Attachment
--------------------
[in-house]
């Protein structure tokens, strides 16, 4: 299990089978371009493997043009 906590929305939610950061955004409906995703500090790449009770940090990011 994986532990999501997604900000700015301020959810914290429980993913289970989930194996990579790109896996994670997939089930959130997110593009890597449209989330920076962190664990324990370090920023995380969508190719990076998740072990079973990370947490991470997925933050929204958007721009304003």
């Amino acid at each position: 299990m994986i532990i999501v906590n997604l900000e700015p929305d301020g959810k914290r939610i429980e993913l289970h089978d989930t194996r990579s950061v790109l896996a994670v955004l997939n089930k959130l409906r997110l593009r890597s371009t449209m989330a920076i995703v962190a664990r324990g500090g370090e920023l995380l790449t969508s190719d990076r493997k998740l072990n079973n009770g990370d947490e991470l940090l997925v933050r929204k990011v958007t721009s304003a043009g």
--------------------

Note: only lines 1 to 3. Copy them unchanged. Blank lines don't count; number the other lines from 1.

[in-house]
């Protein structure tokens, strides 16, 4: 299990089978371009493997043009 906590929305939610950061955004409906995703500090790449009770940090990011 994986532990999501997604900000700015301020959810914290429980993913289970989930194996990579790109896996994670997939089930959130997110593009890597449209989330920076962190664990324990370090920023995380969508190719990076998740072990079973990370947490991470997925933050929204958007721009304003």
């Amino acid at each position: 299990m994986i532990i999501v906590n997604l900000e700015p929305d301020g959810k914290r939610i429980e993913l289970h089978d989930t194996r990579s950061v790109l896996a994670v955004l997939n089930k959130l409906r997110l593009r890597s371009t449209m989330a920076i995703v962190a664990r324990g500090g370090e920023l995380l790449t969508s190719d990076r493997k998740l072990n079973n009770g990370d947490e991470l940090l997925v933050r929204k990011v958007t721009s304003a043009g």